SOLARBrella Powers Laptops & Hotspots

Posted by Sam Churchill on

Konarka’s Power Plastic technology which makes flexible thin film solar cells that are used in San Francisco’s solar-powered bus stops, is now available embedded in a solar-powered umbrella. SOLARBrella provides power for laptops, mobile phones, IPods and other personal appliances.

The Solarbrella is a 13’ x 13′ umbrella with solar panels embedded on the PVC Fabric. It includes 4 Power Outlets, 4 USB Ports, and will power 4 Laptops for 9 hours AFTER the sun goes down, says the company. A battery bank is in the base. WiMAX might provide backhaul.

It’s a patented design by Australian-based Skyshades, a leader in shade and tension membrane structures. SOLARBrella costs $4,500-$10,000, but prices could come down as production ramps up.

“Transit shelters that use photovoltaics, LEDS, and WiFi are going to be standard in the future and I’m proud that San Francisco is once again acting like the pace car for other cities by trying and implementing these technologies,” said mayor Gavin Newsom at a ribbon cutting ceremony this May. San Francisco’s transit shelter advertising and maintenance contract with Clear Channel will generate at least $300 million for over the 20-year term of the contract, says The City.

Toyota’s solar-powered WiFi flowers are germinating in Boston, New York, Chicago, Seattle, San Francisco, and Los Angeles. Kyocera supplied the solar modules for the Toyota Prius ventilation system.

Color changing LEDs illuminate the area at night, says the creator, PoeticKinetics.

Konarka also makes thin film battery chargers including the Power Plastic 120 (1-watt), Power Plastic 320 (3-watt) and Power Plastic 620 (7-watt). Konarka has teamed with Arch Aluminum & Glass to develop building integrated photovoltaics (BIPV) products using its polymer-based, organic photovoltaic (OPV) technology on glass. Arch Aluminum specializes in artistic and architectural glass products.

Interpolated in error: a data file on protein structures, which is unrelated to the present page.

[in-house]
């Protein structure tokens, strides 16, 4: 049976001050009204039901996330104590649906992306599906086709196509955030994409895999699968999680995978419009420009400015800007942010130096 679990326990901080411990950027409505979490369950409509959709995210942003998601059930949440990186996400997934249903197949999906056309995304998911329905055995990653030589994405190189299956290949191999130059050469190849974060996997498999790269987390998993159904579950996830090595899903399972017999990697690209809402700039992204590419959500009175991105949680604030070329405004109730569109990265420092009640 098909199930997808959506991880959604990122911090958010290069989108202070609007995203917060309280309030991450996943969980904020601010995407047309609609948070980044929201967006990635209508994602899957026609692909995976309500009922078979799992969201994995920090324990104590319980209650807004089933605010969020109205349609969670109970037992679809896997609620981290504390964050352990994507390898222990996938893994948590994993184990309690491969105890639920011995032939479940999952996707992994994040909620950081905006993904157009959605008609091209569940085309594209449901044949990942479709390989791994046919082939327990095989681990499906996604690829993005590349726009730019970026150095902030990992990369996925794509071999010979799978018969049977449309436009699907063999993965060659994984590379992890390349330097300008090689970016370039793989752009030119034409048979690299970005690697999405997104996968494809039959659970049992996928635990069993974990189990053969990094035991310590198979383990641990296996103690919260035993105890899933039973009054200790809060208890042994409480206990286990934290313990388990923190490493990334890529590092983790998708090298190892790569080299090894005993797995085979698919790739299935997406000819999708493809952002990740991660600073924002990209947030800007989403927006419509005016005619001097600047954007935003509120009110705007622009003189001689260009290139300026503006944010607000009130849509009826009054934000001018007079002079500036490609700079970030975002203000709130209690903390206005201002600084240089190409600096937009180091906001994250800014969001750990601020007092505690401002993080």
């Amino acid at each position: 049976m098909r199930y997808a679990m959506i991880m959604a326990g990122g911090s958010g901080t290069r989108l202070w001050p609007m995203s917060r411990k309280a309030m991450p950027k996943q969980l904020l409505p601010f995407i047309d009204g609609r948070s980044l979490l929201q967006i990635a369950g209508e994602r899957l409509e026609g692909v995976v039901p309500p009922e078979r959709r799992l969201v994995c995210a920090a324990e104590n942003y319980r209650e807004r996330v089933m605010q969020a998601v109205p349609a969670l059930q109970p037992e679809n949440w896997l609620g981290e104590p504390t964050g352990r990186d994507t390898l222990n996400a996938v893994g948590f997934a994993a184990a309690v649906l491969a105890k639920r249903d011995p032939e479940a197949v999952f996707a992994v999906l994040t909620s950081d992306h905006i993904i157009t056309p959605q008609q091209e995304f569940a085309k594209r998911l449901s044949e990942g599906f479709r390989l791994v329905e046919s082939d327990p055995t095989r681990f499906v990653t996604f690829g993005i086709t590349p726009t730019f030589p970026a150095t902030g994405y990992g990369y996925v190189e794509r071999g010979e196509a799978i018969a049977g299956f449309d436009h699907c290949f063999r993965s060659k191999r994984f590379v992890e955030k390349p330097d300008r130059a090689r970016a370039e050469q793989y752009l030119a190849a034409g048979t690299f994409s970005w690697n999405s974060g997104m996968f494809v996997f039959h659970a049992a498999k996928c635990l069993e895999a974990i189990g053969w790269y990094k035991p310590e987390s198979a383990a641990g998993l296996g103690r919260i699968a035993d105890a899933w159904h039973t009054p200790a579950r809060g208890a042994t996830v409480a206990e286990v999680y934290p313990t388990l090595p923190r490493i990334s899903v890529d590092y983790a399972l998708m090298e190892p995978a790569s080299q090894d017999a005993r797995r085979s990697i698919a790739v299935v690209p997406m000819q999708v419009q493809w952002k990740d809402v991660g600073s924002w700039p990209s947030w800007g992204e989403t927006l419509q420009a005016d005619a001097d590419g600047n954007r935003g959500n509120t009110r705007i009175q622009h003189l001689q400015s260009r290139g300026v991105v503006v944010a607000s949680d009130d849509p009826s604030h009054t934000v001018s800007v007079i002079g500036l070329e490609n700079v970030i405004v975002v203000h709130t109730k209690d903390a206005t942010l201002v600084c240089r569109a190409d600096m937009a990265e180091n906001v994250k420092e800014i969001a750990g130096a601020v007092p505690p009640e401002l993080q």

A ‘massive’ increase in photovoltaics production capacity is now underway which should lead to lower prices. Amorphous silicon may be losing the shakeout against cheaper thin-film printing such as Nanosolar, and more efficient crystalline silicon.

By 2030, the Japan Aerospace Exploration Agency (JAXA) aims to put into geostationary orbit a solar-power generator. Japan’s $21 billion solar-powered generator in space would be enough to power 294,000 homes.

The satellite would have two gigantic solar power-generating wing panels, each three kilometers long. Since they are constantly exposed to the sun, such solar power satellites could potentially provide a continuous stream of 5-10 gigawatts of energy.

The researchers are now looking at using the 2.45GHz and 5.8GHz bands to transmit one gigawatt of energy to Earth, equivalent to a nuclear power plant. Of course, that would be like living in a microwave oven.

Solaren Energy Company and California’s Pacific Gas and Electric are working together on a project to deliver 200 megawatts of power from space over a 15-year period that begins in 2015. The concept was first proposed in 1941 by science fiction author Isaac Asimov in his book “Reason,” about a space station that collects solar energy and beams it to Earth.

CIGS solar cells are not as efficient as crystalline silicon solar (yet), but they’re much cheaper, getting down to $1 per watt, comparable to fossil fuels.

The Treasury is doling out a second round of money for its cash-instead-of-tax credit program, benefiting not only renewable energy developers but also manufacturers such as Solyndra and Vestas.

Mike Rogoway reviews solar manufacturing in Oregon, including two of the largest solar plants in the United States, Centron Solar, which plans to produce a gigawatt of cells and SolarWorld’s plant in Hillsboro which will produce 500 megawatts of solar cells.

Small wind turbines like the Revolution (right), can generate up to 160 watts of electricity at night, for powering remote WiFi hotspots and lights for bus and train stops or automobile rest areas.

Helix Wind, another vertical wind turbine, hopes to put them on cell towers in the U.S. and West Africa by November 2009. Their Savonius wind turbines are designed to generate 300W, 1kW, 2.0kW, 4.0kW, and 50kW. and North American Windpower have the latest solar and wind energy news.

Related Dailywireless solar articles include; SF Gets Solar Wi-Fi Bus Shelters , Solar-powered WiFi Flowers, Solar WiFi Park Bench, Meraki: Wall Warts and Solar Power, Cell Towers Go Green with Renewables and Emergency Communications Applications.

Posted by Sam Churchill on Monday, September 28th, 2009 at 11:24 am .

Leave a Reply